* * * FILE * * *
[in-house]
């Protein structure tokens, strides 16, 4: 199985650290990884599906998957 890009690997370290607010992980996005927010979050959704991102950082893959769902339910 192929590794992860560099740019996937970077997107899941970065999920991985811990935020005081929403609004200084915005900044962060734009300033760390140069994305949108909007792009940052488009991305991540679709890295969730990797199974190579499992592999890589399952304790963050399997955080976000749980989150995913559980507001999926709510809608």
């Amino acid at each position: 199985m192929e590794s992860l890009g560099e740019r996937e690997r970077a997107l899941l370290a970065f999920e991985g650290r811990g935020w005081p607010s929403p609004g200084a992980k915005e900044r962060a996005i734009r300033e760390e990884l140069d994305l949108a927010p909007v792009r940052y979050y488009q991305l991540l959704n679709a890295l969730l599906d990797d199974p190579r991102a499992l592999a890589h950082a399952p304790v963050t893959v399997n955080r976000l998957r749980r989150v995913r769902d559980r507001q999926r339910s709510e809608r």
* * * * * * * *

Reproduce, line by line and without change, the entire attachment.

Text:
[in-house]
């Protein structure tokens, strides 16, 4: 199985650290990884599906998957 890009690997370290607010992980996005927010979050959704991102950082893959769902339910 192929590794992860560099740019996937970077997107899941970065999920991985811990935020005081929403609004200084915005900044962060734009300033760390140069994305949108909007792009940052488009991305991540679709890295969730990797199974190579499992592999890589399952304790963050399997955080976000749980989150995913559980507001999926709510809608």
């Amino acid at each position: 199985m192929e590794s992860l890009g560099e740019r996937e690997r970077a997107l899941l370290a970065f999920e991985g650290r811990g935020w005081p607010s929403p609004g200084a992980k915005e900044r962060a996005i734009r300033e760390e990884l140069d994305l949108a927010p909007v792009r940052y979050y488009q991305l991540l959704n679709a890295l969730l599906d990797d199974p190579r991102a499992l592999a890589h950082a399952p304790v963050t893959v399997n955080r976000l998957r749980r989150v995913r769902d559980r507001q999926r339910s709510e809608r």